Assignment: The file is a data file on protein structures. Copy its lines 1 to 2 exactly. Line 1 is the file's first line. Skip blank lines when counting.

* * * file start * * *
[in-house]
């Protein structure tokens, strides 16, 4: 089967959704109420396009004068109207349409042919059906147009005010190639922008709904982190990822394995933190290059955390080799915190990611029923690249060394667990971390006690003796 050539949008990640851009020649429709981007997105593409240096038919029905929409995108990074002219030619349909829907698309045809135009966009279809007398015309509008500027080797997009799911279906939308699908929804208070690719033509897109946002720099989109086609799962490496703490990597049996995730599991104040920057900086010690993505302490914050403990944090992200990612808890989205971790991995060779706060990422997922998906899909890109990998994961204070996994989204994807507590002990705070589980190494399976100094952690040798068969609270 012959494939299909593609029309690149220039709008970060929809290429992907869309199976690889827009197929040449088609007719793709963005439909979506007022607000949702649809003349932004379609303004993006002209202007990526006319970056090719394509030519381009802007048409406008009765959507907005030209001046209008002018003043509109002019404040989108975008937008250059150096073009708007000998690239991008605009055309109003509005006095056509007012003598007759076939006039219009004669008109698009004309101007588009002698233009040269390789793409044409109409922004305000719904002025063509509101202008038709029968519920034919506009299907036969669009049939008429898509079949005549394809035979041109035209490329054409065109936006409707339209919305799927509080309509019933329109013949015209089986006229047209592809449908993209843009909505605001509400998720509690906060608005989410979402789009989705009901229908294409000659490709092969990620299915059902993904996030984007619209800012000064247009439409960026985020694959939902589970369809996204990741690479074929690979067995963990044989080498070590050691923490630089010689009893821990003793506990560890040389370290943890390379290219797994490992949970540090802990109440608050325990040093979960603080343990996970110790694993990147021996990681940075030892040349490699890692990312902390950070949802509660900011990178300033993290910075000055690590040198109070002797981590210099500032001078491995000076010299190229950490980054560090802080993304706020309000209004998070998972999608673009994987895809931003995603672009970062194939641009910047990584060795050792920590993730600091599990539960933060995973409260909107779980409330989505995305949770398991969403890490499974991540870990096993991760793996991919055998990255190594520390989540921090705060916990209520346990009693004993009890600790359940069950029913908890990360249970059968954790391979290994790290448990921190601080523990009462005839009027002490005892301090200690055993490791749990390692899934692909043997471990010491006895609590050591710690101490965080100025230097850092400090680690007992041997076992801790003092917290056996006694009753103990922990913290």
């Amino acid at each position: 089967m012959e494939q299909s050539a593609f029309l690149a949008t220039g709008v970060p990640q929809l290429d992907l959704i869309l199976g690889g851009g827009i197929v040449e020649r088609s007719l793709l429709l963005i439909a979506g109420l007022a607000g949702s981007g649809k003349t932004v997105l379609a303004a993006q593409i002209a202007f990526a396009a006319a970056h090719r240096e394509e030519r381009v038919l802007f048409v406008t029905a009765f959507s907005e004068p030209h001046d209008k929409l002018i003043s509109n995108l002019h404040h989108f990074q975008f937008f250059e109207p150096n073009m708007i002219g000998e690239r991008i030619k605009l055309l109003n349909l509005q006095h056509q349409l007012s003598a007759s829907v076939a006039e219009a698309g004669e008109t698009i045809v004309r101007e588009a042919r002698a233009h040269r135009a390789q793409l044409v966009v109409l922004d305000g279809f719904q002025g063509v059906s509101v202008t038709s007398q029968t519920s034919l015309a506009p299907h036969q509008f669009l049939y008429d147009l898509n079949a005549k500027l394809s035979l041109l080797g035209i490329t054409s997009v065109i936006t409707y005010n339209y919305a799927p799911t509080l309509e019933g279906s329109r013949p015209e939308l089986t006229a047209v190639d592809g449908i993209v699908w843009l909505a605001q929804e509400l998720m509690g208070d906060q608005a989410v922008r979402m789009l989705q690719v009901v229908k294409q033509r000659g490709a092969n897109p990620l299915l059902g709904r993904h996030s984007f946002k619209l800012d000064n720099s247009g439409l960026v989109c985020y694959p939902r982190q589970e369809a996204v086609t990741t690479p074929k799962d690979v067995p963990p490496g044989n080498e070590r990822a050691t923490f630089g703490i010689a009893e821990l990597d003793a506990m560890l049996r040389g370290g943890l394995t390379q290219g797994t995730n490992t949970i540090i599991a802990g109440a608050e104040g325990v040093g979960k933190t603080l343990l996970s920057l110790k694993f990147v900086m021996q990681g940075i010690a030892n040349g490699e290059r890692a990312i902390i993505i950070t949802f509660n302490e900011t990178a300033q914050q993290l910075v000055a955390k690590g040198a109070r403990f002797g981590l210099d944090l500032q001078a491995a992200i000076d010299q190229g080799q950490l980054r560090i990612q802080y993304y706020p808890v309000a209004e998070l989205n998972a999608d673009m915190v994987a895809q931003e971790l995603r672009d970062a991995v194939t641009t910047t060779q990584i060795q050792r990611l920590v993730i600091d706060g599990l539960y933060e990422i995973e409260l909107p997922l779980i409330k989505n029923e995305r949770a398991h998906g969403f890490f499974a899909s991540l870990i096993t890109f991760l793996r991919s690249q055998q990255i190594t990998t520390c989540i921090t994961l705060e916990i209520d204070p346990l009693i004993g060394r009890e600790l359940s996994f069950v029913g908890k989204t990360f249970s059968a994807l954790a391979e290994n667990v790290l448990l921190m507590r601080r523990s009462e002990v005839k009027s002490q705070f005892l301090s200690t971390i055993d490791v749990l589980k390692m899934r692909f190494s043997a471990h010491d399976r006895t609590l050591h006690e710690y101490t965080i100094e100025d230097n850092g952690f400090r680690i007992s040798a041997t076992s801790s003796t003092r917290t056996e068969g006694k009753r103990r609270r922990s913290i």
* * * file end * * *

[in-house]
């Protein structure tokens, strides 16, 4: 089967959704109420396009004068109207349409042919059906147009005010190639922008709904982190990822394995933190290059955390080799915190990611029923690249060394667990971390006690003796 050539949008990640851009020649429709981007997105593409240096038919029905929409995108990074002219030619349909829907698309045809135009966009279809007398015309509008500027080797997009799911279906939308699908929804208070690719033509897109946002720099989109086609799962490496703490990597049996995730599991104040920057900086010690993505302490914050403990944090992200990612808890989205971790991995060779706060990422997922998906899909890109990998994961204070996994989204994807507590002990705070589980190494399976100094952690040798068969609270 012959494939299909593609029309690149220039709008970060929809290429992907869309199976690889827009197929040449088609007719793709963005439909979506007022607000949702649809003349932004379609303004993006002209202007990526006319970056090719394509030519381009802007048409406008009765959507907005030209001046209008002018003043509109002019404040989108975008937008250059150096073009708007000998690239991008605009055309109003509005006095056509007012003598007759076939006039219009004669008109698009004309101007588009002698233009040269390789793409044409109409922004305000719904002025063509509101202008038709029968519920034919506009299907036969669009049939008429898509079949005549394809035979041109035209490329054409065109936006409707339209919305799927509080309509019933329109013949015209089986006229047209592809449908993209843009909505605001509400998720509690906060608005989410979402789009989705009901229908294409000659490709092969990620299915059902993904996030984007619209800012000064247009439409960026985020694959939902589970369809996204990741690479074929690979067995963990044989080498070590050691923490630089010689009893821990003793506990560890040389370290943890390379290219797994490992949970540090802990109440608050325990040093979960603080343990996970110790694993990147021996990681940075030892040349490699890692990312902390950070949802509660900011990178300033993290910075000055690590040198109070002797981590210099500032001078491995000076010299190229950490980054560090802080993304706020309000209004998070998972999608673009994987895809931003995603672009970062194939641009910047990584060795050792920590993730600091599990539960933060995973409260909107779980409330989505995305949770398991969403890490499974991540870990096993991760793996991919055998990255190594520390989540921090705060916990209520346990009693004993009890600790359940069950029913908890990360249970059968954790391979290994790290448990921190601080523990009462005839009027002490005892301090200690055993490791749990390692899934692909043997471990010491006895609590050591710690101490965080100025230097850092400090680690007992041997076992801790003092917290056996006694009753103990922990913290």